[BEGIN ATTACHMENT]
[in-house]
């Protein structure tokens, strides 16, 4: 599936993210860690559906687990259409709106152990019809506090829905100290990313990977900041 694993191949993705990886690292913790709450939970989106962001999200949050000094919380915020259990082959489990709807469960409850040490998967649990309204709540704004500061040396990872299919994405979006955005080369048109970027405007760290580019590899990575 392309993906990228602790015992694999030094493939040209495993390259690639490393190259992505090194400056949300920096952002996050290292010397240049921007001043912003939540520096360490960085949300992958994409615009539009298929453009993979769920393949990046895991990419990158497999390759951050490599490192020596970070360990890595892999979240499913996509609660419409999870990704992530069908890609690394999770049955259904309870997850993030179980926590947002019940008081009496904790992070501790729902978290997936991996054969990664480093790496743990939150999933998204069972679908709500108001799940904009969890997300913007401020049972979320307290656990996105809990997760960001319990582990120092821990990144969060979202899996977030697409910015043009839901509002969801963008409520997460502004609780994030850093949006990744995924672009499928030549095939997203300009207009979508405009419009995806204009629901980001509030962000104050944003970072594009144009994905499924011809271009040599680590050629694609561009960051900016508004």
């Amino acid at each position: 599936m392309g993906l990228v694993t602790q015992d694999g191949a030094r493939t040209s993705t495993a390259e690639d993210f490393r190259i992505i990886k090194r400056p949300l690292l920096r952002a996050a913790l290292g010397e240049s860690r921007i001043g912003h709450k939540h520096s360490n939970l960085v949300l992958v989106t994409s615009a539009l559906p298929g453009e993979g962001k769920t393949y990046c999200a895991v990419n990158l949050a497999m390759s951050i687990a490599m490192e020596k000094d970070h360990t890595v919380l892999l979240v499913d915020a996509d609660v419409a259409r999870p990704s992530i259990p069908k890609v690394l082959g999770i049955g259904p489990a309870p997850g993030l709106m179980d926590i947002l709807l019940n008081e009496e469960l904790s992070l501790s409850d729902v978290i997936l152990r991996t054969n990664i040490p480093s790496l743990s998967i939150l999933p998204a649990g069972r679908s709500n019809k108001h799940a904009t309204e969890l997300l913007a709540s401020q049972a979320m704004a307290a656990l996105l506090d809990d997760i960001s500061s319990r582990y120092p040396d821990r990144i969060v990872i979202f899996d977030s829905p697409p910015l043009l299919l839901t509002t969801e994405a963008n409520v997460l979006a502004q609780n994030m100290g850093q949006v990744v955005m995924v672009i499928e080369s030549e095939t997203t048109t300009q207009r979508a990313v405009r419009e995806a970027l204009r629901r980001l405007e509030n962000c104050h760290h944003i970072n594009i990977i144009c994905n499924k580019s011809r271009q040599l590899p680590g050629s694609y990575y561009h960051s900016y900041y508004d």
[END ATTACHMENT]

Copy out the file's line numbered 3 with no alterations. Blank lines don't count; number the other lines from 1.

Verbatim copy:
């Amino acid at each position: 599936m392309g993906l990228v694993t602790q015992d694999g191949a030094r493939t040209s993705t495993a390259e690639d993210f490393r190259i992505i990886k090194r400056p949300l690292l920096r952002a996050a913790l290292g010397e240049s860690r921007i001043g912003h709450k939540h520096s360490n939970l960085v949300l992958v989106t994409s615009a539009l559906p298929g453009e993979g962001k769920t393949y990046c999200a895991v990419n990158l949050a497999m390759s951050i687990a490599m490192e020596k000094d970070h360990t890595v919380l892999l979240v499913d915020a996509d609660v419409a259409r999870p990704s992530i259990p069908k890609v690394l082959g999770i049955g259904p489990a309870p997850g993030l709106m179980d926590i947002l709807l019940n008081e009496e469960l904790s992070l501790s409850d729902v978290i997936l152990r991996t054969n990664i040490p480093s790496l743990s998967i939150l999933p998204a649990g069972r679908s709500n019809k108001h799940a904009t309204e969890l997300l913007a709540s401020q049972a979320m704004a307290a656990l996105l506090d809990d997760i960001s500061s319990r582990y120092p040396d821990r990144i969060v990872i979202f899996d977030s829905p697409p910015l043009l299919l839901t509002t969801e994405a963008n409520v997460l979006a502004q609780n994030m100290g850093q949006v990744v955005m995924v672009i499928e080369s030549e095939t997203t048109t300009q207009r979508a990313v405009r419009e995806a970027l204009r629901r980001l405007e509030n962000c104050h760290h944003i970072n594009i990977i144009c994905n499924k580019s011809r271009q040599l590899p680590g050629s694609y990575y561009h960051s900016y900041y508004d």